[pct-l] Hiker trash lifestyle
jolson at olc.edu
Sat Sep 6 18:29:56 CDT 2008
I must admit I want to move into the hiker trash lifestyle. In May of
1973 I graduated from college six days before my 21st birthday. I
couldn't legally drink while in college. I got a 66 VW camper in June,
1973, and spent the next couple years living from place to place, party
to party. My base of operations was the bay area, but I spent time in
Boston and Kansas City. I always knew I'd go to grad school and "get a
I think I missed an opportunity back in the 70s - my 20s. I had no
driving purpose that coalesced what meaning there was in my life. I was
a product of the 60s, growing up in the bay area, being 16 years old
when I discovered the Dead and Airplane and Quicksilver and Hot Tuna. I
lived from one party to the next, one woman to the next, and as I got
older, they were fewer and fewer. There was all this turmoil - the
Vietnam War, Nixon and his resignation, the onslaught of Punk.
If I'd've been aware of the hiker trash lifestyle, as well as it's
defined right now, in 2008, I think I would have found my purpose in
life, or at least for my youth. I might not have gone on for the MSW at
39, and finished my PhD at 49. The hiker trash lifestyle has an elegant
coherence that I think scares most of my peers - parents and
grandparents of today's 20 somethings. To attempt a long distance hike,
and complete a major part, if not the whole thing, is life-changing.
It is easier when 23 to hike a long trail than 33 or 43 or 53. I say
that because to even contemplate the possibility means that something is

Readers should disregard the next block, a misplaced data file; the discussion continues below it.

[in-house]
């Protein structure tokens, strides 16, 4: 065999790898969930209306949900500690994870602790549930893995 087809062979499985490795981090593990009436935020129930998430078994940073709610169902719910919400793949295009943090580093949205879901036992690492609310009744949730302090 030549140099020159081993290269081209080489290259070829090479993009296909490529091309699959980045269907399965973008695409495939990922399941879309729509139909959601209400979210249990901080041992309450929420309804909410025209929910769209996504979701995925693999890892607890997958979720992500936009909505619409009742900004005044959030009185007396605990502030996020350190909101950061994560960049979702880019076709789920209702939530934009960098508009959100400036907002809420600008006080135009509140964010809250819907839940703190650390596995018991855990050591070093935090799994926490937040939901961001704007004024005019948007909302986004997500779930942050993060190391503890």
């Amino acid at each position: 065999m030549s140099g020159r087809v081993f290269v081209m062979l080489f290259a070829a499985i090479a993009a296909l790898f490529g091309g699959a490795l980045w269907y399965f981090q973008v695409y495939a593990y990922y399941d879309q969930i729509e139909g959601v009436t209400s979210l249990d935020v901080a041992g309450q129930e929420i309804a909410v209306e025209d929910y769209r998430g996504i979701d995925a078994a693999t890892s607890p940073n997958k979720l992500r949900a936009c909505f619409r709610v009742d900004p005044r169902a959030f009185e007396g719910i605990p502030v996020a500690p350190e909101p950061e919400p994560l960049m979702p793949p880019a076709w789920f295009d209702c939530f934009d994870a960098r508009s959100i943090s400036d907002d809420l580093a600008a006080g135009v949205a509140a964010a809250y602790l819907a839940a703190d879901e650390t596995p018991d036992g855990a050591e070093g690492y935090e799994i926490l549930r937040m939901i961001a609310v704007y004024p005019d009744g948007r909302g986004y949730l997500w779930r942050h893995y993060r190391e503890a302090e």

"off track." It is expected that a 23 year old will spend some time
off-track. Most boomer parents had at least a fleeting thought, if not
a year or two, where they indulged in an alternative lifestyle or set of
goals and objectives - that now seems "off-track."
The power of the lowest common denominator for us is incredibly
powerful, and mostly invisible. At 56 I am in a social position where
it is part of my job to think about, talk about, and critique our
social, unconscious allegiance to the lowest common denominator. I
won't go into what the lowest common denominator is - I think that it's
pretty obvious for most on this list. That said, I've looked back
enough to know what I want to do before I am unable to do it - hike...
The hiker trash lifestyle is incredibly attractive. In my mind it's
pretty close to the life I lived out of my bus in the early 70s - lots
of free time, time to think, time to meet other people, time to meet
"the" woman, time to spend to think, meet other people, and be open to
finding the love of my life...
It's a lifestyle that has a center. Whether 23 or 53, the center is the
same. The call is "being-on-the-trail." The reality is living life to
support being-on-the-trail. The center isn't necessarily balanced or
harmonious or healthy. But its a center. One foot in front of the
other. For day after day, week after week, month after month. That I'm
a little quirky and my social persona is a little rough is just part of
the lifestyle. I'm constantly trying to juggle the illusory, perhaps
bullshit straight world with the hiker trash world of being-real and
really, really present.
I know which is most real for me - the hiker trash world. Go back and
read Paul Magnanti's thoughts on his long-distance hiking experiences.
His words are nicely evocative and chordal.
I think the bottom line is that the hiker trash lifestyle is far more
satisfying for a couple years than avoiding it and slipping into the
world of the lowest common denominator. Even if each of us knows we
can't do it every year for the rest of our lives, we know that if we
don't do it for a couple years, don't follow the call, don't hike, we'll
get fat and lazy and stupid. TRUTH... Skittles... You're a writer.
I'd love to hear the stories of hikers who've lived the hiker trash
lifestyle for a couple years and what you did when you re-entered the
straight, bullshit world. How did you - how do you make it mean anything?
Jeffrey Olson (Jeff, just Jeff, said to the cadence of "Bond, James Bond.)
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